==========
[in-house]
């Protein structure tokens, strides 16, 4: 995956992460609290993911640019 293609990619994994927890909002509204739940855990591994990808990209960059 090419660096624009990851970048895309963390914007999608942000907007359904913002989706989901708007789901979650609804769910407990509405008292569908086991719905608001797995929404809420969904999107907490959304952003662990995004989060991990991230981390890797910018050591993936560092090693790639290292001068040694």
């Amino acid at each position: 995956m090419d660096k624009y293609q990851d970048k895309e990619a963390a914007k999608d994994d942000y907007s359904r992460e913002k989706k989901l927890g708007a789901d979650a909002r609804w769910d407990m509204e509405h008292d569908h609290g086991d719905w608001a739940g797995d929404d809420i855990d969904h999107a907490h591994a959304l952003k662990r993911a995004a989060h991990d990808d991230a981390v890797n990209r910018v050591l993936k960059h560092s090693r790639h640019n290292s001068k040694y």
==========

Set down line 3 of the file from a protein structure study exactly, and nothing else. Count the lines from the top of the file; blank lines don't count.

């Amino acid at each position: 995956m090419d660096k624009y293609q990851d970048k895309e990619a963390a914007k999608d994994d942000y907007s359904r992460e913002k989706k989901l927890g708007a789901d979650a909002r609804w769910d407990m509204e509405h008292d569908h609290g086991d719905w608001a739940g797995d929404d809420i855990d969904h999107a907490h591994a959304l952003k662990r993911a995004a989060h991990d990808d991230a981390v890797n990209r910018v050591l993936k960059h560092s090693r790639h640019n290292s001068k040694y």